Day 10 update on my Alkaline Diet Challenge. Although I haven’t been perfect in selecting all non-acidic foods, I’m pretty proud of myself. I’ve been able to cut out all meat, coffee, and processed foods. I’ve cheated a little when it comes to dairy; I’ve eaten cottage cheese due to the fact I had purchased a new container of it prior to starting the challenge.
I thought for sure that it would be rough coming off coffee but surprisingly it hasn’t been difficult. I haven’t had any headaches or crazy cravings for my morning brew. I’ve substituted hot tea with turmeric which is perfect for taking the place of my coffee.
Results so far:
Down 4 lbs
Abs/Arms appear more defined
Allergy symptoms gone: No more mild headaches/ eyes watering
Skin looks better
I’m very pleased with my results so far; I plan to definitely continue this for thirty days. After that, I plan to re-evaluate and decide if I want to continue with this new lifestyle.
I’ve gradually cleaned up my diet over the past few years and also transitioned to more raw fruits and vegetables in my meals. However, I still suffer from mild headaches, sinus issues, and eye irritation. I recently stumbled across an article on the benefits of an alkaline diet and discovered I have many symptoms associated with being too acidic. That being said, I did some research and to my dismay, coffee is top on the list to cut out. I love coffee and look forward to it every morning to jump-start my day. Needless to say, cutting out my java is going to be a major challenge. Next on the list was chocolate. I love having a piece of dark cholate after dinner; of course two of my favorite things would have to be on the list.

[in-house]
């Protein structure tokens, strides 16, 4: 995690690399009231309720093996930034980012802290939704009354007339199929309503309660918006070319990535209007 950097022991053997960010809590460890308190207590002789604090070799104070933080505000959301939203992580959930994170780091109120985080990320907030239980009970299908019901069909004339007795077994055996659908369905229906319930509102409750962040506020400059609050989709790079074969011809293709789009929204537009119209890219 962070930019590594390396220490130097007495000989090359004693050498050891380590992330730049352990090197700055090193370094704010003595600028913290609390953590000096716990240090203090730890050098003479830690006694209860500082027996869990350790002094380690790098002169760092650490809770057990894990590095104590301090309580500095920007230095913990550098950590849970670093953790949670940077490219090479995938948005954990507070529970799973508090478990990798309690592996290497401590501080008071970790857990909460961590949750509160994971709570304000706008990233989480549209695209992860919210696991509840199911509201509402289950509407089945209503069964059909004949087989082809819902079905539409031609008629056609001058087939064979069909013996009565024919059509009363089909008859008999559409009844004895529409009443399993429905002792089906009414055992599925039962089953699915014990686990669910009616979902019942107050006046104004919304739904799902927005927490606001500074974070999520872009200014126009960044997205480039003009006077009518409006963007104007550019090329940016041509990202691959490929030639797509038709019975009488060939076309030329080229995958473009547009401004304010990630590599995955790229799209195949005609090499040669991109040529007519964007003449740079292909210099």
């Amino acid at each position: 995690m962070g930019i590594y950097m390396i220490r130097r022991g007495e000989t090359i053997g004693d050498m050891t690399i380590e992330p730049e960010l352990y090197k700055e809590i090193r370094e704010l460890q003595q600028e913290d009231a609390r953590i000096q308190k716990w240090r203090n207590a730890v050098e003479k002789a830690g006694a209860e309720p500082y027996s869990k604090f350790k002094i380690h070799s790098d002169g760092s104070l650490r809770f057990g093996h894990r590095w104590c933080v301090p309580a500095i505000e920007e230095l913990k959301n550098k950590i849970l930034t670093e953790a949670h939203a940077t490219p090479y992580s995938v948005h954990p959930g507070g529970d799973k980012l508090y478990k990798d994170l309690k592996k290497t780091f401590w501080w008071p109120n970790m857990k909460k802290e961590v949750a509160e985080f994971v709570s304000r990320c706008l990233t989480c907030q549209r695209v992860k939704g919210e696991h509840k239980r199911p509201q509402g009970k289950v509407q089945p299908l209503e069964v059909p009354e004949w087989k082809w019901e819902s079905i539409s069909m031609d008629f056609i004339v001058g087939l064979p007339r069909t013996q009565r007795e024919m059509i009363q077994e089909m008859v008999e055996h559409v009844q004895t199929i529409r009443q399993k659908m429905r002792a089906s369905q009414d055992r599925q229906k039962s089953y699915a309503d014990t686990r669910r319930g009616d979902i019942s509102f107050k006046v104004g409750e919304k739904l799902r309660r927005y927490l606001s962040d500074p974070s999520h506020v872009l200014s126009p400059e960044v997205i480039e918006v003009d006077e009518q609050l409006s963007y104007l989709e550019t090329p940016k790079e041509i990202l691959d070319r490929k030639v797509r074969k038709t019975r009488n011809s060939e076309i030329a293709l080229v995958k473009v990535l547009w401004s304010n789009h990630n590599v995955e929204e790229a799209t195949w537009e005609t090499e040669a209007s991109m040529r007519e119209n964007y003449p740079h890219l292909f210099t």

Check out this picture below that details acidic symptoms:
“You will know if you are too acidic if you get sick often, get urinary tract infections, suffer from headaches, and have bad breath and body odor (when you do not use antiperspirant). Acidosis is the medical term for a blood alkalinity of less than 7.35. A normal reading is called homeostasis. It is not considered a disease; although in and of itself it is recognized as an indicator of disease. Your blood feeds your organs and tissues; so if your blood is acidic, your organs will suffer and your body will have to compensate for this imbalance somehow. We need to do all we can to keep our blood alkalinity high. The way to do this is to dramatically increase our intake of alkaline-rich elements like fresh, clean air; fresh, clean water; raw vegetables (particularly their juices); and sunlight, while drastically reducing our intake of and exposure to acid-forming substances: pollution, cigarettes, hard alcohol, white flour, white sugar, red meat, and coffee. By tipping the scales in the direction of alkalinity through alkaline diet and removal of acid waste through cleansing, and acidic body can become an alkaline one.― Natalia Rose
A measure of acidity and alkalinity of a solution that is a number on a scale on which a value of 7 represents neutrality and lower numbers indicate increasing acidity and higher numbers increasing alkalinity.
Going on a more alkaline diet means I will need to also cut out meat and dairy. Although I’ve reduced my meat consumption, I love yogurt and cottage cheese. Therefore, it’s going to be a challenge to find optional protein sources. This picture shows some examples of acidic and alkaline foods.
I’ve decided to experiment with an alkaline diet for the month of August. I’ll keep you updated on my meals and results.
It’s important to fuel your body if you want to get the most from your workouts. This morning, I started with a glass of lemon water, grapefruit, and a protein smoothie. This provides me with the proper nutrients for instructing a calorie torching circuit workout. I plan to finish my class with my weekend ab challenge – the 300. Give it a try and let me know how you like it.